It’s also wrong to assume that all people who eat burgers “waddle”

ie. – Contributions to the website must not be defamatory, obscene or offensive 😉

I don’t have a problem with MacD’s sponsoring sports events, you insinuate that you do because it will attract lots of fat people. Also your comment about Usain Bolt is so wrong it’s funny.

The famous thing about Usain Bolt is that he ate nothing but McDonalds chicken nuggets before he ran the fastest 100m ever seen on this planet.

Kinda debunks the whole healthy eating thing no? Could it actually be all about moderation and exercise instead?

Frank Sissons says:
22 July 2011



Steeny steeny steeny



I can’t see a problem with it. Is the Olympics actually to promote a healthy lifestyle?

No one is forced to eat there, and it is only the outlet big because of demand. Also is it not just temporary?

Well that strap line might have done wonders to get the Olympics for 2012 in London, and the regeneration around Stratford is great, but is it really realistic to expect? I think not.

matttm7 says:
22 July 2011

Considering the pricing of some of the tickets to olympic events, I think those people deserve a cheap happy meal.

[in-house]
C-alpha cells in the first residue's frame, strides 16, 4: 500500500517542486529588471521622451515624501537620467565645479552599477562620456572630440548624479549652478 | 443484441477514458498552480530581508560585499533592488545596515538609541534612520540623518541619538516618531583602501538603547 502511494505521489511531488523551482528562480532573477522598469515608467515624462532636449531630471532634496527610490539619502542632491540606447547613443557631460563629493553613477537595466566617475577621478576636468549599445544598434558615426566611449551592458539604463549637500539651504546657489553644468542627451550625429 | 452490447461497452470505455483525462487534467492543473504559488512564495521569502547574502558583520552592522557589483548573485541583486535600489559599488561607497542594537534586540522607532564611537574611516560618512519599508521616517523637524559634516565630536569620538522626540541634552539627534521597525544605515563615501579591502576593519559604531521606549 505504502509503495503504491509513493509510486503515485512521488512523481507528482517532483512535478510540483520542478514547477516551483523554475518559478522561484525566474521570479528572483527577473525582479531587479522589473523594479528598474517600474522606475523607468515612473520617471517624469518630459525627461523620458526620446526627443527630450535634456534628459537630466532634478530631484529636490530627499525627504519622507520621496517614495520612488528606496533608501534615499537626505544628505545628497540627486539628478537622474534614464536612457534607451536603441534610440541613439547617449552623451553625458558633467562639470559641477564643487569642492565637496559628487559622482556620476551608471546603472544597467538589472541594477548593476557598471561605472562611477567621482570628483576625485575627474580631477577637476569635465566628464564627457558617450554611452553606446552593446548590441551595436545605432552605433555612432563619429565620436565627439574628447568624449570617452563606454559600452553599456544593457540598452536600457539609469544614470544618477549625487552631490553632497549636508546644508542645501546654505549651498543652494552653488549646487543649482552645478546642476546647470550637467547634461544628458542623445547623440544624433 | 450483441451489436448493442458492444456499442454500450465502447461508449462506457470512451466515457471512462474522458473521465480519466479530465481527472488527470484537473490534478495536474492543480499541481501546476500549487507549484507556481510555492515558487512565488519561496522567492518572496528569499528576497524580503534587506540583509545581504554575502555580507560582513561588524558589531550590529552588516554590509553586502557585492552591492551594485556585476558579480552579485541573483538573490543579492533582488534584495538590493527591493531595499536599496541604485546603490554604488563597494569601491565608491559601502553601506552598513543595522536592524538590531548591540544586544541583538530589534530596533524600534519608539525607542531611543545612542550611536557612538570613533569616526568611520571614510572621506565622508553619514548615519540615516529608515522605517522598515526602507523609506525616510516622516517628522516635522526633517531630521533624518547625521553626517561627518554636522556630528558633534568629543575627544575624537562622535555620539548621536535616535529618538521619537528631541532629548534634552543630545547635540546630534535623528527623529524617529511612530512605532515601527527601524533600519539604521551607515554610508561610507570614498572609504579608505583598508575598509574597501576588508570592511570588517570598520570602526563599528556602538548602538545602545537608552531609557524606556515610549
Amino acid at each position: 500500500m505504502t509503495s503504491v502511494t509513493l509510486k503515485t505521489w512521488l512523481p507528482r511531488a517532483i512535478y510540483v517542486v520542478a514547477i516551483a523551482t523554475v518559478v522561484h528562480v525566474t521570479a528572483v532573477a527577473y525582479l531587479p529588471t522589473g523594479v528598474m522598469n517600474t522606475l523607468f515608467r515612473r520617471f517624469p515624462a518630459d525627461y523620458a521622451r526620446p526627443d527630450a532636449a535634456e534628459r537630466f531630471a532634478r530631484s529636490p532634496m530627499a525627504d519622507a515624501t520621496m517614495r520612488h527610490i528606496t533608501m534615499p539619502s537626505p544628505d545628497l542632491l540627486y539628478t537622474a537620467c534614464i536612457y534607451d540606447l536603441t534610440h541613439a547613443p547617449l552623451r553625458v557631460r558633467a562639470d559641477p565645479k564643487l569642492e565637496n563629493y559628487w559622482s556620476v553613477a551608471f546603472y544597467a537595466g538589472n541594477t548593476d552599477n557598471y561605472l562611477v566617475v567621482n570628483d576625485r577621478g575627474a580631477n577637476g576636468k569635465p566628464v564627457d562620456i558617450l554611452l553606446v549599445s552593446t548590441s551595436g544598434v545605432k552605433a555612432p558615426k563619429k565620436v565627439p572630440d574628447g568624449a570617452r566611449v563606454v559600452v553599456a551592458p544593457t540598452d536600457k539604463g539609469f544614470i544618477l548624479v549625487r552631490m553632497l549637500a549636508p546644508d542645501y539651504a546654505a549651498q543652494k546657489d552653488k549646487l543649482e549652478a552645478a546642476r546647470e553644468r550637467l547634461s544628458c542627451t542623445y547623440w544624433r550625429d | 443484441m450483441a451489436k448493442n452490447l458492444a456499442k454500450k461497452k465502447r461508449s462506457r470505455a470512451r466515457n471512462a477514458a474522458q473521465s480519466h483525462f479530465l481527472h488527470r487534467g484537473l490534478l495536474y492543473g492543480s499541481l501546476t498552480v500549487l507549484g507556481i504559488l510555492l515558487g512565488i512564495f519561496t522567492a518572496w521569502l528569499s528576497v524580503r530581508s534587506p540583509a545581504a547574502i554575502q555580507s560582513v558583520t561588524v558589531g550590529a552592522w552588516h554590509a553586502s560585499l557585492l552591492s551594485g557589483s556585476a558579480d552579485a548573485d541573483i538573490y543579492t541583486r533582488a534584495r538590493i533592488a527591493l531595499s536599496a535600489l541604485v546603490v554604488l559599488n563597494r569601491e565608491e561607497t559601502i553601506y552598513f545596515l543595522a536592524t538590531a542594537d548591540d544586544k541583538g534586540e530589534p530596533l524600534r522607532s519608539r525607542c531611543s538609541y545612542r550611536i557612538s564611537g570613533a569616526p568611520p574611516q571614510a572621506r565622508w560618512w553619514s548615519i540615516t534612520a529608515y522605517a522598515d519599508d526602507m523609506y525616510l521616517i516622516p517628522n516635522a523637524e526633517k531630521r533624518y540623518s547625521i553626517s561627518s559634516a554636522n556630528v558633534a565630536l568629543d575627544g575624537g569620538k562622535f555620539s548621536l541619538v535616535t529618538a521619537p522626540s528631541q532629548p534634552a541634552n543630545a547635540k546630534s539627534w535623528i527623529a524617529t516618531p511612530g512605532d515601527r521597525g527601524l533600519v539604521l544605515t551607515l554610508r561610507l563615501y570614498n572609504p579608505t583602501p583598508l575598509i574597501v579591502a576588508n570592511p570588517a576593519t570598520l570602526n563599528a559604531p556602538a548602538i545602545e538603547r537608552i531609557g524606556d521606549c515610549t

We’ve been told to think of McDonalds as a treat. The Olympics coming to your city can be / is a once in a lifetime event. If that’s not a big enough treat, then I don’t know what is.

You’d hope that people are smart enough to realise that they won’t be the swiftest, highest, or strongest if they pig out on a big mac meal. They also have healthier options on the menu, but who wants those?

Ken Milne says:
22 July 2011

I do not care about the Olympics as most people in Northern England could not afford the ridiculous ticket prices and the most expensive train fares in Europe which make the games a non event. However if we could attend, the one thing we could afford would be Macdonalds, which always give value for money and is no less healthy than fish and chips kebabs and pitza.

silverthread says:
23 July 2011

I never frequent Macdonald’s but there are thousands of people who do.Good luck to them. Each time I pass a Mac’s, I see a lot of people waiting in queues or huddled around paper cups and plates, usually looking pretty miserable. Not my choice but if Macdonald’s pours money into the Games rather than me paying even more for them out of my taxes, let them have their cheap and cheerless outlet.

Mark says:
24 July 2011

Seems like a weird hangover from the late 80s and early 90s, where hedonism and consumption without borders ruled the cultural roost.

This shows the irony of it all, to a point most sublime, it has surpassed ridicule.

Russell says:
17 July 2012

The Olympics is about elite sport and high achievers. It can inspire the next generation of top athletes but I don’t think it is of any value in promoting healthy lifestyles. People don’t see the link between the two things, they are more likely to be inspired to do some exercise if they see the fat bloke from next door doing something. Having McDonalds as a sponsor (and Coca-cola, Cadburys etc) just undelines that point even further.